Thursday, February 19, 2009

Elmer- what a good ol' boy

Our family has never been without a dog for very long. We have had, a doberman, papillons,and an assortment of puppies. Our daughter, Laura,a raised guide dog puppies for Guide Dog for the Blind (GDB) so we had labs, Sheppard's, and one golden retriever in our home through the years.
The Golden Retriever, already named Elmer, came to us as 12 week old yellow fur ball. He was so adorable, how could we not fall in love with him? Laura faithfully cared for all the puppies. She socialized them and took them to school with her. She made sure to work with them on basic obedience skills and exposed them to different environments; buses, trains, elevators, stairs, etc. Laura taught them to trust her and not to react to distractions such as noises from trucks, motorcycles, sirens, children playing or other dogs.We were told that only 1 in 4 puppies raised for GDB makes it through to graduation and is matched with a visually impaired partner. Laura had an outstanding track record as a puppy raiser as all of her puppies made it - except Elmer.

Elmer did not give any indication that he would not make it through the training. He had no bad habits, he wanted to please and was very responsive. The time came for him to return to GDB for the rest of his training. It was a cold and damp morning when the GDB van pulled into the meeting place off of Hilltop. Several other puppies were ready to go and we shared hugs and knowing glances at the sun glasses worn on such a drab day. There were many tears shed that morning -me being the biggest baby. But we kept talking about what a great guide dog Elmer would be for someone. For me personally, he was the hardest puppy to give up.

Laura was handed a cute little German Sheppard that eased some of the heartache. A few weeks days later, we got a call from GDB. They explained that Elmer was going to be dropped from the program as he would not adjust to the kennel. They explained he refused to eat. They even tried taking Elmer home with trainers, given him special food, and keeping him in the school dorm rooms instead of the kennel. He still refused to eat and was on the verge of being fed intravenously. Did we want him back?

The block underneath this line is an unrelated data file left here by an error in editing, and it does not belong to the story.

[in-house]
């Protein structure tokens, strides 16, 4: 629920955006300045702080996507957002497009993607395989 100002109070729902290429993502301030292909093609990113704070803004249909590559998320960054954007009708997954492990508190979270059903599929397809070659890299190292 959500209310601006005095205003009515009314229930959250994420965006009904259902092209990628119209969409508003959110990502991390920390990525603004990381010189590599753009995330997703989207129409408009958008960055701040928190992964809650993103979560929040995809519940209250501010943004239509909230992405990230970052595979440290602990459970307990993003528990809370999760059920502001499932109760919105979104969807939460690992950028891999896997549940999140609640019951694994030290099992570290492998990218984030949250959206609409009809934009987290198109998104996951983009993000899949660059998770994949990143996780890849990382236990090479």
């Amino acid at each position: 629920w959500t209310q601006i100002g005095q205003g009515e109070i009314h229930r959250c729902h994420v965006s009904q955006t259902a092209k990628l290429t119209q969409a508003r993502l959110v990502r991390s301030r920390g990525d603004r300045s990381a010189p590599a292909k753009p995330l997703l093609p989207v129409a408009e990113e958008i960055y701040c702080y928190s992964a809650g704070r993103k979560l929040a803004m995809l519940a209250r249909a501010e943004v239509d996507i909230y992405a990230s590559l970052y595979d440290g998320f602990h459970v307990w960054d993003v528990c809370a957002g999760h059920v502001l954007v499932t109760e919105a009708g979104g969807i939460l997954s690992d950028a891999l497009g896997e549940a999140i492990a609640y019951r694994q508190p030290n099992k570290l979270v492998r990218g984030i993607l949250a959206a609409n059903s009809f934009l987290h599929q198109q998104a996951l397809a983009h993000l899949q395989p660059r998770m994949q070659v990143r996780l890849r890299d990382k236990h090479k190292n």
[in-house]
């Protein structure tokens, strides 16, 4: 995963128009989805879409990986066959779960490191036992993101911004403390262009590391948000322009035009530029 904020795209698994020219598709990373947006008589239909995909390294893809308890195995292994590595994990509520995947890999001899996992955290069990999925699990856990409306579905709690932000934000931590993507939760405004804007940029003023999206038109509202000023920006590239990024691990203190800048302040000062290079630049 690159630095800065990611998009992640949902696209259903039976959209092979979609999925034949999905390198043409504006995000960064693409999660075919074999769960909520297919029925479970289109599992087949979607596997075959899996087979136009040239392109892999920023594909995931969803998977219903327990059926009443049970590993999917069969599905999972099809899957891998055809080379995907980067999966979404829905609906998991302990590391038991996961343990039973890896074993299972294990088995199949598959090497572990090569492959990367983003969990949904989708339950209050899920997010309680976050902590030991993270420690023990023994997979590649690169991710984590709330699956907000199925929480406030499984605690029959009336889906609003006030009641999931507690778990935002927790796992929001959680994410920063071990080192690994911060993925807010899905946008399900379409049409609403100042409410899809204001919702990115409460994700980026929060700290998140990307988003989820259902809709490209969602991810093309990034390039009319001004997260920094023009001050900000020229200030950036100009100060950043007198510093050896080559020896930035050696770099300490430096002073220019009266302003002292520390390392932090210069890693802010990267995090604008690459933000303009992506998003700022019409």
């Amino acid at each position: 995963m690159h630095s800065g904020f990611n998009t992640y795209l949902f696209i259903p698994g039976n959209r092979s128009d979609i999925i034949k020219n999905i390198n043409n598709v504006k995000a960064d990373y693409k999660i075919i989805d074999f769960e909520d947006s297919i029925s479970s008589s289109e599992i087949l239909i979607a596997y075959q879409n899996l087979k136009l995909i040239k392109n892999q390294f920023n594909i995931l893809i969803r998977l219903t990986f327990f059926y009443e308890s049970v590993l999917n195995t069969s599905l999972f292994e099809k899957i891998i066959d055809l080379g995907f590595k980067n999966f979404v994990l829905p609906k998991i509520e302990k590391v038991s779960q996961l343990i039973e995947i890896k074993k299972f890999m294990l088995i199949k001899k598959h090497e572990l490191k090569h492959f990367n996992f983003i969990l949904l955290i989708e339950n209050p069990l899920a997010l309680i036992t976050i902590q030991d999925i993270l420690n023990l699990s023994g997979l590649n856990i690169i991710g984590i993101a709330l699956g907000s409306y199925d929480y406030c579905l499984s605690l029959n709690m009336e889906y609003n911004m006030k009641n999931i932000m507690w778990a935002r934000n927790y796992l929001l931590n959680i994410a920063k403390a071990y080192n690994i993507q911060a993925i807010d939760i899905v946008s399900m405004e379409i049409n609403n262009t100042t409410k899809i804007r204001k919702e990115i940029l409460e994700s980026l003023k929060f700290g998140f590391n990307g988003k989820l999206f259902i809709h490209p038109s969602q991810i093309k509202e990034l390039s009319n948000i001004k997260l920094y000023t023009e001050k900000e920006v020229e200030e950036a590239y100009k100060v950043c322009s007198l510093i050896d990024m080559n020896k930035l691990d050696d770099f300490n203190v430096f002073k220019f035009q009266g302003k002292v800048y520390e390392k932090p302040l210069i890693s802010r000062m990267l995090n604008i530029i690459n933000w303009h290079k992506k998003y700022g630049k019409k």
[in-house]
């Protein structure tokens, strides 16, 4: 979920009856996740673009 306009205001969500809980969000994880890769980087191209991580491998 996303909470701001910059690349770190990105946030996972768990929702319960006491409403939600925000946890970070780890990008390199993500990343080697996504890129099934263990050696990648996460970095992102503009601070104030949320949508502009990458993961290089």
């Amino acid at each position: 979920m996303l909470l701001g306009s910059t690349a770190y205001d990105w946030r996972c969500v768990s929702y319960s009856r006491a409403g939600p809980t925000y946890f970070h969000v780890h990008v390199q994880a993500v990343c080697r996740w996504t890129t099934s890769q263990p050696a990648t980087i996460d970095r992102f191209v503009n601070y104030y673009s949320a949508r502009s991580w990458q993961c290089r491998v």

The policy of GDB is to offer the puppy raiser the first opportunity of keeping any dog that is dropped from the program. There is also a waiting list of families that would love to have any of the puppies as they know they are well behaved and already socialized. Since we had a small backyard and we had the new German Shepard puppy and another puppy from a raiser that had quit the program - we had limit of dogs and felt is was best to give him to a waiting family.

Two days after that call, there was scheduled activity for all the puppies and raisers in San Rafael. We loaded up the dogs and headed to the GDB campus. During the afternoon break, I wondered if Elmer was still on the campus. We went into the kennels looking for him - bad idea.

Walking down the main isle, we would call out Elmer's . I thought I heard his bark and turned to the right to see a skinny golden retriever standing on his hind legs with his head straining to see over the cement kennel divider. I said, "Elmer?" and he went crazy jumping and barking.

Laura and I dashed down the the three spaces to his kennel. We couldn't believe our eyes. I burst into tears as I looked at this once beautiful, healthy, silky golden retriever. Elmer's checks were hollow, his silky fur was dull, and the worst was his hip bones. His hip bones stuck up like a starving cow, his backbones were clearly visible. It was heart breaking. The staff explained that there are just some dogs that will never adjust to a kennel and stop eating- usually because they missed their family. They said Elmer was the first Golden Retriever they had behave that way - it was more common in German Shepards.